Plant functional trait shifts explain concurrent changes in the structure and function of grassland soil microbial communities

Boeddinghaus, Runa S.; Marhan, Sven; Berner, Doreen; Boch, Steffen; Fischer, Markus; Hölzel, Norbert; Kattge, Jens; Klaus, Valentin H.; Kleinebecker, Till; Oelmann, Yvonne; Prati, Daniel; Schäfer, Deborah; Schöning, Ingo; Schrumpf, Marion; Sorkau, Elisabeth; Kandeler, Ellen; Manning, Peter (2019). Plant functional trait shifts explain concurrent changes in the structure and function of grassland soil microbial communities. Journal of Ecology, 107(5), pp. 2197-2210. Blackwell 10.1111/1365-2745.13182

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Land‐use intensification drives changes in microbial communities and the soil functions they regulate, but the mechanisms underlying these changes are poorly understood as land use can affect soil communities both directly (e.g. via changes in soil fertility) and indirectly (e.g. via changes in plant inputs). The speed of microbial responses is also poorly understood. For instance, whether it is long‐term legacies or short‐term changes in land‐use intensity that drive changes in microbial communities. To address these topics, we measured multiple microbial functions, bacterial and fungal biomass and abiotic soil properties at two time intervals 3 years apart. This was performed in 150 grassland sites differing greatly in management intensity across three German regions. Observed changes in microbial soil properties were related to both long‐term means and short‐term changes in: abiotic soil properties, land‐use intensity, community abundance‐weighted means of plant functional traits and plant biomass properties in regression and structural equation models. Plant traits, particularly leaf phosphorus, and soil pH were the best predictors of change in soil microbial function, as well as fungal and bacterial biomass, while land‐use intensity showed weaker effects. Indirect legacy effects, in which microbial change was explained by the effects of long‐term land‐use intensity on plant traits, were important, thus indicating a time lag between plant community and microbial change. Whenever the effects of short‐term changes in land‐use intensity were present, they acted directly on soil microorganisms. Synthesis. The results provide new evidence that soil communities and their functioning respond to short‐term changes in land‐use intensity, but that both rapid and longer time‐scale responses to changes in plant functional traits are at least of equal importance. This suggests that management which shapes plant communities may be an effective means of managing soil communities and the functions and services they provide.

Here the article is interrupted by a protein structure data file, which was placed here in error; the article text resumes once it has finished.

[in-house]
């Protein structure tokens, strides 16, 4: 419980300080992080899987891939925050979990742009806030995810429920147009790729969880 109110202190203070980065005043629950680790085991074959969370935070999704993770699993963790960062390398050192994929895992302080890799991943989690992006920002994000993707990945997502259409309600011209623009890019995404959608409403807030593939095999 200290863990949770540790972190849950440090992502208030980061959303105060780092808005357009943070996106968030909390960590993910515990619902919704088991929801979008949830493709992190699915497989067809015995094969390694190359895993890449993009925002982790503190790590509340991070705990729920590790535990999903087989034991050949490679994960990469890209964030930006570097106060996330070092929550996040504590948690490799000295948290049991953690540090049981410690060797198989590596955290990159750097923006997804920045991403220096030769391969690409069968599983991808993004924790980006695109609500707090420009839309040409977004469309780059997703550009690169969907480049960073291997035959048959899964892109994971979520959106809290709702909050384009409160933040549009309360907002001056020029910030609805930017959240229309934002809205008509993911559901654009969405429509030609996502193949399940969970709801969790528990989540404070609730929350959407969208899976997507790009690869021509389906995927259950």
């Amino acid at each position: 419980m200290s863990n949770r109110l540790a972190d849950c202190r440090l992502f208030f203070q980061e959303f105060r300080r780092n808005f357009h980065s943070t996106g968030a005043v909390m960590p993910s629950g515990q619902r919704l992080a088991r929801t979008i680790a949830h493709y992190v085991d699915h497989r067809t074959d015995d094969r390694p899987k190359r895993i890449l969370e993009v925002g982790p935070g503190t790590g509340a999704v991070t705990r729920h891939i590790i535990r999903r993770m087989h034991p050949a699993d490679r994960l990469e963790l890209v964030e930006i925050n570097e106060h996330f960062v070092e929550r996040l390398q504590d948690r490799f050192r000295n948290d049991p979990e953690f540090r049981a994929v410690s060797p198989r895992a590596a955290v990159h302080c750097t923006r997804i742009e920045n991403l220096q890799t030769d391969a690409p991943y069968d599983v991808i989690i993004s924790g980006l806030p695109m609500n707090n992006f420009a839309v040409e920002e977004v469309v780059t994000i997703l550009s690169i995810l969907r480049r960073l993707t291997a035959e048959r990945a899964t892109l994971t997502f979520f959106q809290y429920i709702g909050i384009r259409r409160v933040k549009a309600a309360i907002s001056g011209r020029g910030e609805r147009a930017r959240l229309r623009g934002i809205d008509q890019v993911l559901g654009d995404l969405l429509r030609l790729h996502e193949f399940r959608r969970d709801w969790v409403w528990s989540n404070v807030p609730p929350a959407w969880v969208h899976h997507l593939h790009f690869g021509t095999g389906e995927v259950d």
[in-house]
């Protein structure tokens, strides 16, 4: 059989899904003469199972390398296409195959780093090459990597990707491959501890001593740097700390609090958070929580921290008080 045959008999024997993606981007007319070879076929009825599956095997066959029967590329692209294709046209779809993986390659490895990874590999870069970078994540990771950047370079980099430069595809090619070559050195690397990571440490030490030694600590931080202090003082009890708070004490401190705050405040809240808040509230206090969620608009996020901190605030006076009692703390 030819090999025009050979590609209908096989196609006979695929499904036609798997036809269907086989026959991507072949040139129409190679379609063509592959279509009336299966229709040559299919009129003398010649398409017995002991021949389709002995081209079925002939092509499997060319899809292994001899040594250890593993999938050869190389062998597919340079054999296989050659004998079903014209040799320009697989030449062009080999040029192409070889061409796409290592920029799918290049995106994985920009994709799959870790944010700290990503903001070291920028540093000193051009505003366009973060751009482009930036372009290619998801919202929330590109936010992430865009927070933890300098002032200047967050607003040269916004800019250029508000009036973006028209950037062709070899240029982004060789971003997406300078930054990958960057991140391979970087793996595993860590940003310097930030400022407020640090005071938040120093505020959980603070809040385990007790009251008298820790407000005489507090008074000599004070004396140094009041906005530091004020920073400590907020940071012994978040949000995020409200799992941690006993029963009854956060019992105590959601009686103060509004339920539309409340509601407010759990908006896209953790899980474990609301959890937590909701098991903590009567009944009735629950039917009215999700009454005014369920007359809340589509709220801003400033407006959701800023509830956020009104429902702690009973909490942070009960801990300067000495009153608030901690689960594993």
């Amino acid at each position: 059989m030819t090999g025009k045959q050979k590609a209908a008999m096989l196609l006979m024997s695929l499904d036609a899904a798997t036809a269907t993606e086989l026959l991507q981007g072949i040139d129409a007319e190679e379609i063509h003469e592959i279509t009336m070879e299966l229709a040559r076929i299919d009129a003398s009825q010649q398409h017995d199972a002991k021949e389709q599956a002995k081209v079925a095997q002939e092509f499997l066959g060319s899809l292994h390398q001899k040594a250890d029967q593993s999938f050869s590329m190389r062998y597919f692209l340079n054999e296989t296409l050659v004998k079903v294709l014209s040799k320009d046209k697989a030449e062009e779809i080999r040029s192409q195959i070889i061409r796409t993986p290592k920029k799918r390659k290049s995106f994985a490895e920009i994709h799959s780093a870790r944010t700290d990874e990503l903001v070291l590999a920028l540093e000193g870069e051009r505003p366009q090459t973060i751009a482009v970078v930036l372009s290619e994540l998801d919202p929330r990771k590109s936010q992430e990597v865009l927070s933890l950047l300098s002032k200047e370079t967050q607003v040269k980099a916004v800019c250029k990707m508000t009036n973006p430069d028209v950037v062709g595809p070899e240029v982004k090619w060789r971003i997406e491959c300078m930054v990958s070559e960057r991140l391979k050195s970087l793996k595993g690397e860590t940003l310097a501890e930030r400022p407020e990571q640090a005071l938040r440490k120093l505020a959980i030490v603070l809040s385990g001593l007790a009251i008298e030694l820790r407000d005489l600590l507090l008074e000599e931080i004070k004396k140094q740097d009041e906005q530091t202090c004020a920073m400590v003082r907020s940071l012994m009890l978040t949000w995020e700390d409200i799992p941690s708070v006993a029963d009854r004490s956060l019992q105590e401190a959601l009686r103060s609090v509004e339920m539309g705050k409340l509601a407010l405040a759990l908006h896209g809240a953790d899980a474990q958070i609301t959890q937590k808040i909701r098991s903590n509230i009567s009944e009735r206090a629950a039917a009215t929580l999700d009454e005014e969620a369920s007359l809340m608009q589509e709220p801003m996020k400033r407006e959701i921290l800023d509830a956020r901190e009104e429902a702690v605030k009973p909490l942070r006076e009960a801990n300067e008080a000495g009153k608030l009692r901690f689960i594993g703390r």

Item Type:

Journal Article (Original Article)

Division/Institute:

08 Faculty of Science > Department of Biology > Institute of Plant Sciences (IPS) > Plant Ecology
08 Faculty of Science > Department of Biology > Institute of Plant Sciences (IPS)

UniBE Contributor:

Boch, Steffen; Fischer, Markus; Prati, Daniel; Schäfer, Deborah and Manning, Peter

Subjects:

500 Science > 580 Plants (Botany)

ISSN:

0022-0477

Publisher:

Blackwell

Language:

English

Submitter:

Peter Alfred von Ballmoos-Haas

Date Deposited:

16 Jul 2019 12:22

Last Modified:

23 Oct 2019 21:37

Publisher DOI:

10.1111/1365-2745.13182

Uncontrolled Keywords:

ecosystem function, fast-slow leaf economics spectrum, hierarchical regression, land-use intensity, soil enzyme activities, soil microbial abundance, structural equation models

BORIS DOI:

10.7892/boris.131131

URI:

https://boris.unibe.ch/id/eprint/131131

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